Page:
At the Global Fintech Festival, 2020, Nandan Nilekani announced the launch of a new credit protocol infrastructure called the ‘Open Credit Enablement Network (OCEN) protocol, which Indian Software Product Industry RoundTable (iSpirit) has built and worked over the past months
Nandan Nilekani, founding architect of Aadhaar and co-founder and non-executive chairman of Infosys Ltd, said India needs to democratise credit for small businesses, to ensure the revival of the economy, which has been hit by the ongoing covid-19 pandemic.
At the Global Fintech Festival, 2020 on Wednesday, Nilekani announced the launch of a new credit protocol infrastructure called the ‘Open Credit Enablement Network (OCEN) protocol, which Indian Software Product Industry RoundTable (iSPIRT) has built and worked over the past months.
Under these new credit rails, OCEN will act as a common language, connecting lenders and marketplaces to utilise and create innovative, financial credit products at scale.
Account Aggregators which will be using these APIs (Application Programing Interface) to embed credit offerings in their applications, and will be called ‘Loan Service Providers’, which will play a crucial role in democratizing access to credit, and lowering interest rates for customers.
iSpirit is partnering with key lenders such as State Bank of India, HDFC Bank Ltd., ICICI Bank Ltd., IDFC First Bank Ltd., Axis Bank Ltd. and Bajaj Finserv Ltd. for this new credit rail.
“…Apart from digitisation of the lending process, we have data stores through the Account Aggregator (AA) network, and for credit to move seamlessly to small businesses, lenders will need to have a common protocol. Just like what UPI did with payments. We are working on a common language for lenders and borrowers, called the Open Credit Enablement Network protocol, which will have a dramatic impact to enable small businesses to get loans," Nilekani said.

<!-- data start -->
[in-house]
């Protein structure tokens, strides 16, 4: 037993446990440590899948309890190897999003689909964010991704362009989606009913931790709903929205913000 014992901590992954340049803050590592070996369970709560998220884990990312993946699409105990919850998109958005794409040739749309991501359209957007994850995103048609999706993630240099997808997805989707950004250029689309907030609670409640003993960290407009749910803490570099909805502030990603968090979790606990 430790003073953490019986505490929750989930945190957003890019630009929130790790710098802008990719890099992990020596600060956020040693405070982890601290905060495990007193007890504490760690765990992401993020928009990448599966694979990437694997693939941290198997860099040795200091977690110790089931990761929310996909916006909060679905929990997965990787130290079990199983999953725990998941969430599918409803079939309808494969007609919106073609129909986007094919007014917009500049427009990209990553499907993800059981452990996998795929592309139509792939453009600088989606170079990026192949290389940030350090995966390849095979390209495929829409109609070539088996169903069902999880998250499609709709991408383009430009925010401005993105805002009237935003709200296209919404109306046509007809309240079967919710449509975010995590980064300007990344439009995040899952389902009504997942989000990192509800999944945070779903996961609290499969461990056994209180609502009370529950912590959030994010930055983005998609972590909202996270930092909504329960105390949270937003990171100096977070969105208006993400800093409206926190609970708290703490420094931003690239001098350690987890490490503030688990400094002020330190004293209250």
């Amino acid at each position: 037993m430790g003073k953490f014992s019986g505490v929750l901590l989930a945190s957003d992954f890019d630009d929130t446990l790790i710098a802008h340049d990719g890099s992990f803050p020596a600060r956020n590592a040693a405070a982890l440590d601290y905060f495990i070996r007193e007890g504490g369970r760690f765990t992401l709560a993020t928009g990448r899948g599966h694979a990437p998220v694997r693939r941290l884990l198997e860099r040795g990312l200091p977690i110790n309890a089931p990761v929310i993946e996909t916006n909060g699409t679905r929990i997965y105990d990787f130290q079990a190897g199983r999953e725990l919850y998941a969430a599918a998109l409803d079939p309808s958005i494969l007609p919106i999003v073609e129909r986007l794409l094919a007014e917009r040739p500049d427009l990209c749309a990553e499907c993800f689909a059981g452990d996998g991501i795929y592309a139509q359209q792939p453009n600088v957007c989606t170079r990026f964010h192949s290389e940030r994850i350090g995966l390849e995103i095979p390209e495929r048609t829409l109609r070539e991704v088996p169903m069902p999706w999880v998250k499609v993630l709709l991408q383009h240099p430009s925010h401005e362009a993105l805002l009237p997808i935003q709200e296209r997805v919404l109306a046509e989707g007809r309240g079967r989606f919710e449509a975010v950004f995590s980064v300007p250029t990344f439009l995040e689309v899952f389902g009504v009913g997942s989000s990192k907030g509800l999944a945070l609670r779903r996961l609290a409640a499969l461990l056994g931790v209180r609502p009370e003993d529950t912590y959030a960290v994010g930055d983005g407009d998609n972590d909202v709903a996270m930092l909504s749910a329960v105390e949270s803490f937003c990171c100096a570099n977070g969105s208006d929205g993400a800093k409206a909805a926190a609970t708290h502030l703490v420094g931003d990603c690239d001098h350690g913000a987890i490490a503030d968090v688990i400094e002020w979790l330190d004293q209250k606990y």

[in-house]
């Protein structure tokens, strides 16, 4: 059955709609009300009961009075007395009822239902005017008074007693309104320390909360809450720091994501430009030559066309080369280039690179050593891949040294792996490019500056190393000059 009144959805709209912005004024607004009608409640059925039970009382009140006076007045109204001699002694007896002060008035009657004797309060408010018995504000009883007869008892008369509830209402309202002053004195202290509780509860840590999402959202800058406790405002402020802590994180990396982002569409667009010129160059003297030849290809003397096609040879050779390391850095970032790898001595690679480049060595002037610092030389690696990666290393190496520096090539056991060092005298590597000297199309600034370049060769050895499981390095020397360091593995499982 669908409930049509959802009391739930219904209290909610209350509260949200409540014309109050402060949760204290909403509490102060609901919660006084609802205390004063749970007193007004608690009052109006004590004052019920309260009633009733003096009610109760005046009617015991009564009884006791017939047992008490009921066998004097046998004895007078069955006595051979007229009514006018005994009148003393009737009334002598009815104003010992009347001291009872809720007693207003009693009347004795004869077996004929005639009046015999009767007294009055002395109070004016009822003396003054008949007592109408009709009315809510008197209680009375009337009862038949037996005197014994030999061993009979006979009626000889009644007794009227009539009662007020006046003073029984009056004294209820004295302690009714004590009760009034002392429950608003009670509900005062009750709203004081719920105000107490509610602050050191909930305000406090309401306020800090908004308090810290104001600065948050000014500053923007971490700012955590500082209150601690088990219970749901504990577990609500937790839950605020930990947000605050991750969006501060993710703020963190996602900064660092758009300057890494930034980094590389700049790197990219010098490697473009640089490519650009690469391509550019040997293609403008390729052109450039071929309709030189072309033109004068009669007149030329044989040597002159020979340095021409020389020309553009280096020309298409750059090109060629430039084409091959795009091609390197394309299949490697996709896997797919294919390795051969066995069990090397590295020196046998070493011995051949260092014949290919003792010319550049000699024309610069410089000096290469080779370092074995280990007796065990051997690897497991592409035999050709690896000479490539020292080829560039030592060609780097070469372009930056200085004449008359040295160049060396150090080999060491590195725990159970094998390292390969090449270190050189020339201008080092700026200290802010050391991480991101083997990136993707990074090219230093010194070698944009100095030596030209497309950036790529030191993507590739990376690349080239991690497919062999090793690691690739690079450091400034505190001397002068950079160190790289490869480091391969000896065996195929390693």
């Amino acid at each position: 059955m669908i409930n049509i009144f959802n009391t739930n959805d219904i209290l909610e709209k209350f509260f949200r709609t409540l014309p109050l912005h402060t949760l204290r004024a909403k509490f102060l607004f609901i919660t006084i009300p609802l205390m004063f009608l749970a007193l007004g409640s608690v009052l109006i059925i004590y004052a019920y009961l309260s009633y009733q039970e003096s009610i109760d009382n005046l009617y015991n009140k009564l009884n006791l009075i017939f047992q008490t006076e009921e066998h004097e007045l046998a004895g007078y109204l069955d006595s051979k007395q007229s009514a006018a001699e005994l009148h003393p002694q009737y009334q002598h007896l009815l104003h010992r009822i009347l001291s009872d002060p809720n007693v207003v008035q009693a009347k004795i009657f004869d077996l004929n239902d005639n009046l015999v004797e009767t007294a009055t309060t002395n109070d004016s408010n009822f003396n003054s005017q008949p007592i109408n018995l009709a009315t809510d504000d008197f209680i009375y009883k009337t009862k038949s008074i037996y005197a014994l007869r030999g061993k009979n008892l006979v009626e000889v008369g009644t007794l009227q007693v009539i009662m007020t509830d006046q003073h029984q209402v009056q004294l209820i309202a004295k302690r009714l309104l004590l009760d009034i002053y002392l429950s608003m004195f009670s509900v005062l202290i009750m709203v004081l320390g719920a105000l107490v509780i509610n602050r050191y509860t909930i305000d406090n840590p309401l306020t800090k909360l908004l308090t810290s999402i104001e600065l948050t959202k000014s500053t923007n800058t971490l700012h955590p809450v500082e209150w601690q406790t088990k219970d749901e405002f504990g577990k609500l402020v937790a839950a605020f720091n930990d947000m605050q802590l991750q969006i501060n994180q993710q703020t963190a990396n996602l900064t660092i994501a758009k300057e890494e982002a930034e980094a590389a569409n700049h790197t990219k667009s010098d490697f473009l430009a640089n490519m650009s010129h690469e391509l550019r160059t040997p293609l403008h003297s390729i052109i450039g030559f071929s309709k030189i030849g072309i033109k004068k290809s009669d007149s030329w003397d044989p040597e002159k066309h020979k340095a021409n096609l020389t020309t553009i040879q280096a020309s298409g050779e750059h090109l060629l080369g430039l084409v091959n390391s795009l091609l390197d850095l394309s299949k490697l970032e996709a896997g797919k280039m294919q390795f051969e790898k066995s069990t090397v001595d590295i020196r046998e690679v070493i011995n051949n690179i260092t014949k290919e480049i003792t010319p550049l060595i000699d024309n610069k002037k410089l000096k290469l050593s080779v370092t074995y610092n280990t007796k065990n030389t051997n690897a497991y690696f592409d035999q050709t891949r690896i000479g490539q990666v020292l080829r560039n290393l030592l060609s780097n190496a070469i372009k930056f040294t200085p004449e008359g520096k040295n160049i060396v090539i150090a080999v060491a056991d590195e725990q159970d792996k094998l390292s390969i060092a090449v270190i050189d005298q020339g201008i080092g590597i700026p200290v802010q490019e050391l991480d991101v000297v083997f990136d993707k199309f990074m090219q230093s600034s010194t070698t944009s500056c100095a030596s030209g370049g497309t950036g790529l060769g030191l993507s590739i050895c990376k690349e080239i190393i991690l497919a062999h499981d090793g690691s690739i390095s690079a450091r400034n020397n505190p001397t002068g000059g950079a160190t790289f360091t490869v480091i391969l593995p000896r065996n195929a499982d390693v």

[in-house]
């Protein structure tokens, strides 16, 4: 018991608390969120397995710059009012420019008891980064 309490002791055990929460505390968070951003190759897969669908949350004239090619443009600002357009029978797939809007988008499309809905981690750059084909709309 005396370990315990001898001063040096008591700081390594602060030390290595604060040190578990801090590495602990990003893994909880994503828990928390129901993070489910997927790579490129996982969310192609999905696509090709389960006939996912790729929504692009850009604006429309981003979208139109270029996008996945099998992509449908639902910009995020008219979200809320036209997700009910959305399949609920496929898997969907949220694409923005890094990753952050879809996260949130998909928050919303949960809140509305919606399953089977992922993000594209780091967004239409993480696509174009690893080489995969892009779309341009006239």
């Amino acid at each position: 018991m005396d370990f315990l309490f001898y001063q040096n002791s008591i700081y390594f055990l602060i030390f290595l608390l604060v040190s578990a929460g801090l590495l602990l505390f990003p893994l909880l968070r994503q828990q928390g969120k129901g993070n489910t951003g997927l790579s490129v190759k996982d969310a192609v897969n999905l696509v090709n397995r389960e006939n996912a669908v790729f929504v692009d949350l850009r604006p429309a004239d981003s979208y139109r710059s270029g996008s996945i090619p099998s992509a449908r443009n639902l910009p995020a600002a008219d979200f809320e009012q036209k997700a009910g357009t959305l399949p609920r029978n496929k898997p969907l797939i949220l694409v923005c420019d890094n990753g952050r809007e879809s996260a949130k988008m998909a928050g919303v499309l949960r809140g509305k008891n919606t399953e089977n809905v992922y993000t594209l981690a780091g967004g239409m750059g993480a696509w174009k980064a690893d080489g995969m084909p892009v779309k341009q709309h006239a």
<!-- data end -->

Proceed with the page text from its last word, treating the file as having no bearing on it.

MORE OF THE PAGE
In July, last year, Nilekani introduced the Account Aggregator (AA) platform, a digital public infrastructure developed in collaboration with major Indian financial regulators, to manage data on behalf of consumers and streamline its access to payment and financial service providers.
“Lenders focus on blue-collared workforce want to solve cost and data asymmetry. Cost is solved by digitisation and asymmetry is solved by the Account Aggregator model. Now, credit protocol (OCEN) will democratise the process for millions of small businesses. For our economy to revive we need to fund small businesses," Nilekani said at the virtual event.
He emphasised that many micro-enterprises, which constitute India's backbone, don’t have access to credit, with a large portion of India's lending capital still going to large enterprises.
This is despite the digitisation of India’s credit economy, which now allows for shorter duration and small ticket loans, reducing the cost of new credit disbursements.
“Small businesses don’t get loans because there is no data around them and the AA helps in data asymmetry. Data is important and reflected in different activities of the business. For eg. GST data on a merchant’s billings can be used by small businesses to get a loan or data from marketplaces like GeM which can be used to track a merchant’s billing in order to give a loan," Nilekani said.
He also said that when public systems are developed, one needs to think about how a billion Indians can participate in the infrastructure.
“We need to get a billion people to participate in the public infrastructure we develop, and have a solution for everyone in the country and be inclusive when we think about these public systems," said Nilekani.
During India’s demonetisation, retail organisation National Payments Corporation of India (NPCI) added feature phone capabilities to make Unified Payments Interface (UPI) ready for feature phones. But UPI transactions still come majorly from smartphones and Aadhaar Enabled Payment System (AePs) has helped individuals in Tier 2 and 3 towns for withdrawals.
“We need to do something about feature phone payments so we can expand digital payments to everyone," added Nilekani. “You need to bring public digital goods and public digital rails and let private players build on it. The internet and GPS is a great example where the US government worked on it and private players like Google, Facebook and Amazon are building on it."
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